October 24, 2014

Kids in the Canyon: Moving Toward the Greater Good

 

Sitting still versus sitting in stillness. I was pondering this thought recently and then, with the kind of synchronicity I love, my husband shared an article in the April issue of Esquire magazine: “The Drugging of the American Boy.”

I read the note from the Editor-in-Chief, David Granger, introducing the controversial topic of the increasing diagnosis of ADHD in boys, and suddenly, leaping off the page were the words: “the boys in one study who were born in December—the youngest kids in any grade—were 30 percent more likely to be diagnosed with ADHD than boys born the previous January.”

I have spent the past 10 years teaching these boys and, thankfully, a Transitional (Developmental) Kindergarten program was developed that allows these children, the youngest in their grade, to have an extra year to grow and mature. Following the works of David Elkind, Malcolm Gladwell in his book, “Outliers,” the work of the Gesell Institute and Dr. Becky Bailey, has helped me to focus on providing a structured, developmentally appropriate learning environment.

The classroom environment includes the required academic rigor, introduction of the Common Core Standards and learning school-appropriate behavior, but integrated into the education of these young children, is the practice of controlling one’s own body, recognizing feelings and communicating thoughts to both adults and peers.

CONTROLLING MOVEMENT

Movement is natural and necessary. People like to move, especially young children. We are inspired to move when we hear music, when we want to get close to something or someone, when it is a windy day or when we search for comfort.

Children need to move and they are also able to learn when it is a time for movement and when it is necessary to sit still in order to show respect, to eat a meal in a restaurant or listen to a story in a classroom (without distracting those around you).

Children can also learn to calm down through breathing, meditating and through focusing or releasing their energy in a positive way. Dr. Becky Bailey has a wonderful program for teachers and parents that can empower children through learned techniques of relaxation, mindfulness and positive choices.

RECOGNIZING FEELINGS

Some children are in touch with their feelings and are able to articulate their feelings easily, but it is a learned skill for most. Our young children do not always have the words, though they certainly have strong feelings. They anger over small injustices, such as losing a game, someone “cutting” in line or a friend walking away during a conversation. Often, very young children or children unable to express themselves lash out physically, detach emotionally from the group and retreat into themselves.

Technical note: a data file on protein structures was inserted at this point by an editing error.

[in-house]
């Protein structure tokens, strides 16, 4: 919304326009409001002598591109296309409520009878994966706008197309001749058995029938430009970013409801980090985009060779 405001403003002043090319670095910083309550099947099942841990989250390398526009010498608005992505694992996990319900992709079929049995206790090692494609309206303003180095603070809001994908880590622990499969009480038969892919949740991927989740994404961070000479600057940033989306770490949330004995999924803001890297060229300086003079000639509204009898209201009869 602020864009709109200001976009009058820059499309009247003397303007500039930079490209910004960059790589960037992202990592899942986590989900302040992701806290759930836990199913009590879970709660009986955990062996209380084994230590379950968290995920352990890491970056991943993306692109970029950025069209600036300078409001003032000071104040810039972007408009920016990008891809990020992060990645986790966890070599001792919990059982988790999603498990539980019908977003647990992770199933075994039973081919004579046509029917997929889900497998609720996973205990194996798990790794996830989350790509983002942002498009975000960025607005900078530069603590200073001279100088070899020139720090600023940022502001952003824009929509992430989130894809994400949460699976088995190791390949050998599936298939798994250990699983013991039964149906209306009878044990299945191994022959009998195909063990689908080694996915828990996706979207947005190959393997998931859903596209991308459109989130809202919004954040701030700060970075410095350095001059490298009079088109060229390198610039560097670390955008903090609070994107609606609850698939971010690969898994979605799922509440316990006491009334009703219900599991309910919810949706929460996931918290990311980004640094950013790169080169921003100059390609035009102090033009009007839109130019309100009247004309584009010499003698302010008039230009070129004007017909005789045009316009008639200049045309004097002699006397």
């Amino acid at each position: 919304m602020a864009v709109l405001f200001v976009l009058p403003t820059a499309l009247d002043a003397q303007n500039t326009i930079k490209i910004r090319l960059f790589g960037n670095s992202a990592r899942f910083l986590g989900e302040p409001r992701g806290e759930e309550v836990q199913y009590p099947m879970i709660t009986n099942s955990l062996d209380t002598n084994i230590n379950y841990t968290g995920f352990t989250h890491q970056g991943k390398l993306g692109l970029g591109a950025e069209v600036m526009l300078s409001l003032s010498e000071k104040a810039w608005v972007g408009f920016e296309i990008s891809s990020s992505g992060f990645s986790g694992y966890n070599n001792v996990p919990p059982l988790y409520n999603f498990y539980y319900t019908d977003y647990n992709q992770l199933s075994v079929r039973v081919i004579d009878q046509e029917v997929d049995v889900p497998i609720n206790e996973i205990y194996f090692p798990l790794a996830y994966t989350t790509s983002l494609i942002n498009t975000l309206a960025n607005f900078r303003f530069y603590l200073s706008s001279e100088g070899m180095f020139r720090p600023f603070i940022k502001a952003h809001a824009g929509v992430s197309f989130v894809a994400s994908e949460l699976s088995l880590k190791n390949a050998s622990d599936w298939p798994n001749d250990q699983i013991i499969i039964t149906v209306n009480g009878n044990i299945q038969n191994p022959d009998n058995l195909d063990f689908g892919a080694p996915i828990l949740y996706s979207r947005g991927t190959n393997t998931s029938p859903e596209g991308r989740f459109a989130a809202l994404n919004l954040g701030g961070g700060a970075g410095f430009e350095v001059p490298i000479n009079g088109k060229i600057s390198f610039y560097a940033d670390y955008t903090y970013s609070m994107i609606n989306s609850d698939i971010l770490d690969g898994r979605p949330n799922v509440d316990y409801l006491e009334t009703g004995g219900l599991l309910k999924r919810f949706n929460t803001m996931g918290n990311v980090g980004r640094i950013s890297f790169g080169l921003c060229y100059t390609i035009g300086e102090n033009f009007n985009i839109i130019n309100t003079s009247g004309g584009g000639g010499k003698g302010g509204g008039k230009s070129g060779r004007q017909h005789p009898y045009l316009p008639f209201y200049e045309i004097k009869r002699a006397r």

It is our job, to help children identify their feelings in order to clearly express what is hurting them. There are times when children are physically hurt (being pushed down) but there are many times when children are emotionally hurt (the loss of a pet, being ignored, feeling that no one is listening or paying attention to them). It is during these times that a caring adult can step in to help the child identify their feelings with words (soon to be mimicked by the child), by saying, “Your face looks like this. (Make an expression similar to the child’s face) and it seems like you are upset. Are you angry?”

C0MMUNICATING THOUGHTS

Practice listening with the heart, as in “The Way of Council,” as practiced at the Ojai Foundation, allows all to be heard, gives everyone a chance to speak their truth, thoughts and feelings, and provides an opportunity to listen from a place free of judgment. As we practice Council, most children find it easy to stay still, to focus and to listen to their friends. Providing a quiet time, a non-hurried time to be with each other, to listen respectfully and speak from our hearts, opens the door to self-expression and positive communication.

We walk a fine line as parents and educators, teetering between teaching social behaviors and modifying our expectations to meet the needs of children. As Transitional Kindergarten expands in California through SB 837, The Kindergarten Readiness Act (soon to be voted on) we will be in the forefront of helping all young children learn not only the academic skills they will need to succeed in school, but the social and emotional tools they will need to develop into the great, unique, creative and loving children we know they can be.

Resources:

1. Esquire Magazine, David Granger, Editor-in-Chief, “The Drugging of the American Boy” by Ryan D'Agostino, March 27 2014. (esquire.com/features/drugging-of-the-american-boy-0414)

2. David Elkind (http://en.wikipedia.org/wiki/David_Elkind)

3. “Outliers,” by Malcolm Gladwell, Transitional Kindergarten (www.gesellinstitute.org/)

5. Dr. Becky Bailey (http://consciousdiscipline.com/about/dr_becky_bailey.asp)

6. The Way of Council, Ojai Foundation. (http://ojaifoundation.org/discover-council)

7. SB 837, The Kindergarten Readiness Act, http://leginfo.legislature.ca.gov/faces/billNavClient.xhtml?bill_id=201320140SB837

If you have questions, comments, please send e-mail at amyweisberg@completeteach.com, with “Ask Amy” in the subject line. Amy welcomes love both feedback and questions!